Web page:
Back when Bain’s Ricky Sun worked at Biogen, he gained a deep appreciation for the role of the classical complement pathway in neurodegeneration. And now he’s put that education to work, helping steer a syndicate of investors who are making a $75 million bet on Annexon’s work in the field.
“They know complement well,” says Sun, a partner at Bain Capital Life Sciences, which will add this venture in its “inflection capital” bucket of investments.
The C round will fund Annexon’s ongoing clinical work for its two lead drugs — ANX005, with a focus on autoimmune diseases and neurodegeneration, and ANX007, an intravitreal drug for ophthalmology. Both are in Phase Ib studies.
Surveyor Capital and Adage Capital Partners also jumped in alongside NEA, Blackstone Life Sciences, Novartis Venture Fund and Satter Investment Management. That lineup may add to expectations that Annexon is looking to an IPO, but CEO Doug Love won’t go past the usual niceties about optionality at this point.
Right now, Love tells me, the focus is on prepping for the mid-stage work that has to be done, with the new funding covering this next big clinical campaign. Exactly what they plan to test their drugs for has yet to be determined, the Elan vet added, but Huntington’s disease is still on the list.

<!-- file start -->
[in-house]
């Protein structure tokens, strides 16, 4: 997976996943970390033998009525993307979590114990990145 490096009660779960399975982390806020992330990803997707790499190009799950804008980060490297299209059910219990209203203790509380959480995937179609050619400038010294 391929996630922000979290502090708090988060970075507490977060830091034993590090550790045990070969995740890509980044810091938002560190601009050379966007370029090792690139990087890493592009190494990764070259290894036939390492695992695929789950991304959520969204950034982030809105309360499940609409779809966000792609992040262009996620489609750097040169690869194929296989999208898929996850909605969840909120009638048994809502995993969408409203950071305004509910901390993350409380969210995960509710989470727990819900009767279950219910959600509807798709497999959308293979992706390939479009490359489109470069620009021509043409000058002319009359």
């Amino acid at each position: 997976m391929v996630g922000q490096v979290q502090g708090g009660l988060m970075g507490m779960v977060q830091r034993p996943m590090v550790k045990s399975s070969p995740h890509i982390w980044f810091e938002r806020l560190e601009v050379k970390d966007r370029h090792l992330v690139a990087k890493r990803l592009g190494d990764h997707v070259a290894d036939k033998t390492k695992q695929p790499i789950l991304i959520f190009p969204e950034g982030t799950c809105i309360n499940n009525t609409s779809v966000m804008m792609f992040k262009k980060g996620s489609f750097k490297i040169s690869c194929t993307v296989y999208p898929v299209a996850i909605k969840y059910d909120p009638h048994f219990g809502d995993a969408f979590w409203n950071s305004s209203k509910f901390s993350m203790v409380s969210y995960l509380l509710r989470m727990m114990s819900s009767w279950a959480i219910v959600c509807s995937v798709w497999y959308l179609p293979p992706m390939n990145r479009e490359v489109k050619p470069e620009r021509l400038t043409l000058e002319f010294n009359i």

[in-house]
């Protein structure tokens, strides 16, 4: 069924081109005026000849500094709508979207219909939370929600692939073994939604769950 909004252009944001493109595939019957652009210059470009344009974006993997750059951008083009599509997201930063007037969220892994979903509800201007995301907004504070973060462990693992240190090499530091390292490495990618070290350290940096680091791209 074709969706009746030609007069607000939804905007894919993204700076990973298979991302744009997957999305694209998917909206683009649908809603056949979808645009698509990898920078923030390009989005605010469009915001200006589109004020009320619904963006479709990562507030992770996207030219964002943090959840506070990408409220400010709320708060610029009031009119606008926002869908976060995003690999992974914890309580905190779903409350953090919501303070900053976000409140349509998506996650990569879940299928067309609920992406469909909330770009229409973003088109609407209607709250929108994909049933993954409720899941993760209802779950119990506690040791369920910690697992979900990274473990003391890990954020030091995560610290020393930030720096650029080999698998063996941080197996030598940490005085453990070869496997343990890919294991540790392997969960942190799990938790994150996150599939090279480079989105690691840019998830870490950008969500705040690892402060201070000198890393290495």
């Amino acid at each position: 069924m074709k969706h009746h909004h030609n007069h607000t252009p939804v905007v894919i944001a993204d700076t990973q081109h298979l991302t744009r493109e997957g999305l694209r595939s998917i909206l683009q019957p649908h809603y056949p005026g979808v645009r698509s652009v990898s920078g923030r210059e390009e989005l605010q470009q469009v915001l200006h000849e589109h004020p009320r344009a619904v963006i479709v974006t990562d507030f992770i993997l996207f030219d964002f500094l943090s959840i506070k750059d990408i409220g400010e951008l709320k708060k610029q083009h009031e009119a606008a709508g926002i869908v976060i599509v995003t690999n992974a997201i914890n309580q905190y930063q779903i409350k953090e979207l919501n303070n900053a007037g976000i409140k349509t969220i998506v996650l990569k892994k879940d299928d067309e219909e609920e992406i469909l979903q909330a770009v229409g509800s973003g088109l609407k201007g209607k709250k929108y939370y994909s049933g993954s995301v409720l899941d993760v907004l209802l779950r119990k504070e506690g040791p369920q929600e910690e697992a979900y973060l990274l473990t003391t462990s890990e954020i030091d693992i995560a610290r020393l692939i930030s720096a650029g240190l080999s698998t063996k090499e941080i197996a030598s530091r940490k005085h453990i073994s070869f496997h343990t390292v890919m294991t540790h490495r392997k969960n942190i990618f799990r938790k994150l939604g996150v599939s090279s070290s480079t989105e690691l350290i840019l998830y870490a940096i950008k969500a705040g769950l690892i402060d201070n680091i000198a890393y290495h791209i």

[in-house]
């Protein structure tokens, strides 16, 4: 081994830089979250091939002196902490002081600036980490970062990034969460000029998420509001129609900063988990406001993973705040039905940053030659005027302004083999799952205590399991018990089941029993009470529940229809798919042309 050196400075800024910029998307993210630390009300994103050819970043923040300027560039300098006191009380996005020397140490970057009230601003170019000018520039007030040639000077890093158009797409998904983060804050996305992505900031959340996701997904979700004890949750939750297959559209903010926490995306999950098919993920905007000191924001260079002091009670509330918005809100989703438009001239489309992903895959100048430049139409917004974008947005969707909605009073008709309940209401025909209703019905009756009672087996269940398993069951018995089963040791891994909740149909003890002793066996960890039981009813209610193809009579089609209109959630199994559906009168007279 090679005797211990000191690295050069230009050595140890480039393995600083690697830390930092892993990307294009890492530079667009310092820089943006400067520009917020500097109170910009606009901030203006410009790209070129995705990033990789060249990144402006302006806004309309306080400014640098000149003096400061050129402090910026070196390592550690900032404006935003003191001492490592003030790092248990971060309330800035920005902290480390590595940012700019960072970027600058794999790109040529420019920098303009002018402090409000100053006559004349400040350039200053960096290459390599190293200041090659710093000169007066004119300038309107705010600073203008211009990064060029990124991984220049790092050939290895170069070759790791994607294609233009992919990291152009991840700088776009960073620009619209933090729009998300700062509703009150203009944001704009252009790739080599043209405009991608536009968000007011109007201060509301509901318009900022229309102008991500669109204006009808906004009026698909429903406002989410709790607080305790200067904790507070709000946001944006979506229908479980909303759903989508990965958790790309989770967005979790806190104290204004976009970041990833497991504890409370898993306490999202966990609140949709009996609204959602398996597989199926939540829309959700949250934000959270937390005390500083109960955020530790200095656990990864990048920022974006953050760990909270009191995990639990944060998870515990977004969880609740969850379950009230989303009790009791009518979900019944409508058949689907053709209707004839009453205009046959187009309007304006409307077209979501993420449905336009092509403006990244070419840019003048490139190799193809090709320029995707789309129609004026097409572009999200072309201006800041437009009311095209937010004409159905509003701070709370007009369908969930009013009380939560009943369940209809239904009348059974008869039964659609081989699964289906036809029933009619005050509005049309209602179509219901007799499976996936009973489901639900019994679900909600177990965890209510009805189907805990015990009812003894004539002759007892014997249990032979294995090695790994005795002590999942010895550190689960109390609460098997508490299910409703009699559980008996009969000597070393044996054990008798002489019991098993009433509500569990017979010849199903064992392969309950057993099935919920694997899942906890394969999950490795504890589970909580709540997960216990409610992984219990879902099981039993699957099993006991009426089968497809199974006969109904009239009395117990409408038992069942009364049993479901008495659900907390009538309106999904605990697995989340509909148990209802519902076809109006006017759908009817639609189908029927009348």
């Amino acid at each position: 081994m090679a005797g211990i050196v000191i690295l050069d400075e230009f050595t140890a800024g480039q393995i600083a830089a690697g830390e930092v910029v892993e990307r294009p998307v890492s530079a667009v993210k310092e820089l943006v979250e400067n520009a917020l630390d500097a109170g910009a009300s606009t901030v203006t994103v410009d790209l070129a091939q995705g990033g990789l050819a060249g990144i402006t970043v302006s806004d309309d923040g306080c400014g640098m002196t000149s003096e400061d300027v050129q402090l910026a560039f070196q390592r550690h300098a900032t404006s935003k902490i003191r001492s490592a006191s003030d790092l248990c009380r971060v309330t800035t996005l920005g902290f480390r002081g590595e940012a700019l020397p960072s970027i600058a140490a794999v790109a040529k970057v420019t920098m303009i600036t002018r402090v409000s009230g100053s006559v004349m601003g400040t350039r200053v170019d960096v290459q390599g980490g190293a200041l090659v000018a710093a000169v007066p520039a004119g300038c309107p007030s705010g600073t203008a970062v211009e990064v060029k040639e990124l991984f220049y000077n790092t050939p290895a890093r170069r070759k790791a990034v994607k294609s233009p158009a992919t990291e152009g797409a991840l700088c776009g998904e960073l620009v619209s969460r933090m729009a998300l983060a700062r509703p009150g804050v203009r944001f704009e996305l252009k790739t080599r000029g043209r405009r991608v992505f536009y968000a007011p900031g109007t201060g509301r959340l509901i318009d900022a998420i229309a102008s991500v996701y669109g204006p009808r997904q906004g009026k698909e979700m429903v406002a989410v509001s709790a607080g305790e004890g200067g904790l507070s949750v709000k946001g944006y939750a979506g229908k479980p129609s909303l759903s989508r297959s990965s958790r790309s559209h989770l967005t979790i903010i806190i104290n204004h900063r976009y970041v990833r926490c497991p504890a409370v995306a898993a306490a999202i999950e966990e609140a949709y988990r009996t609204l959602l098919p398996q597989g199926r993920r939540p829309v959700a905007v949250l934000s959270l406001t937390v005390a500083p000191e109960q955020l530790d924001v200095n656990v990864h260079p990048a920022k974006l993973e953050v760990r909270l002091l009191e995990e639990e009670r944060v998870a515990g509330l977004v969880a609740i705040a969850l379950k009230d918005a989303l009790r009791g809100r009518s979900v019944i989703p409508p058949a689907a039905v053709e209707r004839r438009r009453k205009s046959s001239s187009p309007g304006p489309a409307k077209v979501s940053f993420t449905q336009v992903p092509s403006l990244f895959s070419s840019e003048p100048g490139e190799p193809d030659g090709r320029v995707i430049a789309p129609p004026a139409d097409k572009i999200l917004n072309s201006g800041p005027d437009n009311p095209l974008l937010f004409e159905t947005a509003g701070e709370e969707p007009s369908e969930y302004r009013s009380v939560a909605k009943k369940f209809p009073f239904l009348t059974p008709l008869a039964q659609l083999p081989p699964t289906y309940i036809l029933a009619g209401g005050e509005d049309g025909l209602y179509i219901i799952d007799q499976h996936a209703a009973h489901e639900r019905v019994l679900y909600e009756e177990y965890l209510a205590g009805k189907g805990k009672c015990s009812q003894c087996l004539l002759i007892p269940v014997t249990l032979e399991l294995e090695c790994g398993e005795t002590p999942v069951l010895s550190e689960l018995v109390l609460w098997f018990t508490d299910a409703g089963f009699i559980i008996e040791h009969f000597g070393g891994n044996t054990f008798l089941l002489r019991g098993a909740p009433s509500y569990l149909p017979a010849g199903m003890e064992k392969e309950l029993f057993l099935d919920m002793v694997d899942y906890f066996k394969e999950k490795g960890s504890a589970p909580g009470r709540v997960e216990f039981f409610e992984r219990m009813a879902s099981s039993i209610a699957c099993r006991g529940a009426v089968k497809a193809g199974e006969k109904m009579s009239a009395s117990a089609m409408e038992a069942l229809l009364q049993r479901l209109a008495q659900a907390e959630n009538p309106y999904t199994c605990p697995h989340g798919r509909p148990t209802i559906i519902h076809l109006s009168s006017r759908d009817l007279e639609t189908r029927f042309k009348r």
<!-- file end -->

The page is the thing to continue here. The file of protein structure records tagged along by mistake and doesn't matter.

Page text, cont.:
The work at Annexon revolves around the early insights that the late Ben Barres, who finished his career at Stanford, made on the role of the protein C1q, which initiates the classical complement cascade. That protein accumulates at a rapid rate as people age, clustering around synapses and offering a key target for neurodegeneration.
True North had a C1q program before Bioverativ bought it up, where it’s continuing to be worked on. Curiously, though, while there’s been a significant amount of added academic research on C1q over the past year, there’s still relatively little biotech work ongoing in the field.
Love says he expects that to change, looking for some rivals to get in the game. In the meantime, he’s pushing fast into Phase II.
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